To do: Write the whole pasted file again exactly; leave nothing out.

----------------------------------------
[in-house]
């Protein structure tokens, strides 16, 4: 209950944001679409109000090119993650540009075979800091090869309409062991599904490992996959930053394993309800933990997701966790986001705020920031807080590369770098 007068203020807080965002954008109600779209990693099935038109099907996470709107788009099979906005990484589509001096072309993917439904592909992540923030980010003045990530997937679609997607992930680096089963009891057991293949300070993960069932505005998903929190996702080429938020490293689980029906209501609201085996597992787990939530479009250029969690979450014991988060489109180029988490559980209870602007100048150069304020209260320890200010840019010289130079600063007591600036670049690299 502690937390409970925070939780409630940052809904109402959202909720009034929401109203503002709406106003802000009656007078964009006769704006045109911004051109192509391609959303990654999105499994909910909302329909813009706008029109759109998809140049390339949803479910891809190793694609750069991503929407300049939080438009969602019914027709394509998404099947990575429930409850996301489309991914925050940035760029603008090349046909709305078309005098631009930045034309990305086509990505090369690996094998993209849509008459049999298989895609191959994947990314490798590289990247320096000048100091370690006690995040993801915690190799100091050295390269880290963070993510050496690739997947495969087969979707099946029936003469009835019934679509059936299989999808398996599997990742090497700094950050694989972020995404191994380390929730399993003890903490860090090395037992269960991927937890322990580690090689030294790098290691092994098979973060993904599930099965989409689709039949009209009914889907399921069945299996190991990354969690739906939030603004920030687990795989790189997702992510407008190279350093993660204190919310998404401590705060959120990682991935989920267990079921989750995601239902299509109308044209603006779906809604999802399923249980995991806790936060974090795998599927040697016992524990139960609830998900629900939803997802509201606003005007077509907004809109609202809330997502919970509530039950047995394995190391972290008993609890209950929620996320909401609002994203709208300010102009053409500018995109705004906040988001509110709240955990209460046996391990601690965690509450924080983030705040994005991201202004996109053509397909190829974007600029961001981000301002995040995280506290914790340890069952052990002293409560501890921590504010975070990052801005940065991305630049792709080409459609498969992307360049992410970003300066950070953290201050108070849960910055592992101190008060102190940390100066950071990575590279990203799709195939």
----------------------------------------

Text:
[in-house]
């Protein structure tokens, strides 16, 4: 209950944001679409109000090119993650540009075979800091090869309409062991599904490992996959930053394993309800933990997701966790986001705020920031807080590369770098 007068203020807080965002954008109600779209990693099935038109099907996470709107788009099979906005990484589509001096072309993917439904592909992540923030980010003045990530997937679609997607992930680096089963009891057991293949300070993960069932505005998903929190996702080429938020490293689980029906209501609201085996597992787990939530479009250029969690979450014991988060489109180029988490559980209870602007100048150069304020209260320890200010840019010289130079600063007591600036670049690299 502690937390409970925070939780409630940052809904109402959202909720009034929401109203503002709406106003802000009656007078964009006769704006045109911004051109192509391609959303990654999105499994909910909302329909813009706008029109759109998809140049390339949803479910891809190793694609750069991503929407300049939080438009969602019914027709394509998404099947990575429930409850996301489309991914925050940035760029603008090349046909709305078309005098631009930045034309990305086509990505090369690996094998993209849509008459049999298989895609191959994947990314490798590289990247320096000048100091370690006690995040993801915690190799100091050295390269880290963070993510050496690739997947495969087969979707099946029936003469009835019934679509059936299989999808398996599997990742090497700094950050694989972020995404191994380390929730399993003890903490860090090395037992269960991927937890322990580690090689030294790098290691092994098979973060993904599930099965989409689709039949009209009914889907399921069945299996190991990354969690739906939030603004920030687990795989790189997702992510407008190279350093993660204190919310998404401590705060959120990682991935989920267990079921989750995601239902299509109308044209603006779906809604999802399923249980995991806790936060974090795998599927040697016992524990139960609830998900629900939803997802509201606003005007077509907004809109609202809330997502919970509530039950047995394995190391972290008993609890209950929620996320909401609002994203709208300010102009053409500018995109705004906040988001509110709240955990209460046996391990601690965690509450924080983030705040994005991201202004996109053509397909190829974007600029961001981000301002995040995280506290914790340890069952052990002293409560501890921590504010975070990052801005940065991305630049792709080409459609498969992307360049992410970003300066950070953290201050108070849960910055592992101190008060102190940390100066950071990575590279990203799709195939």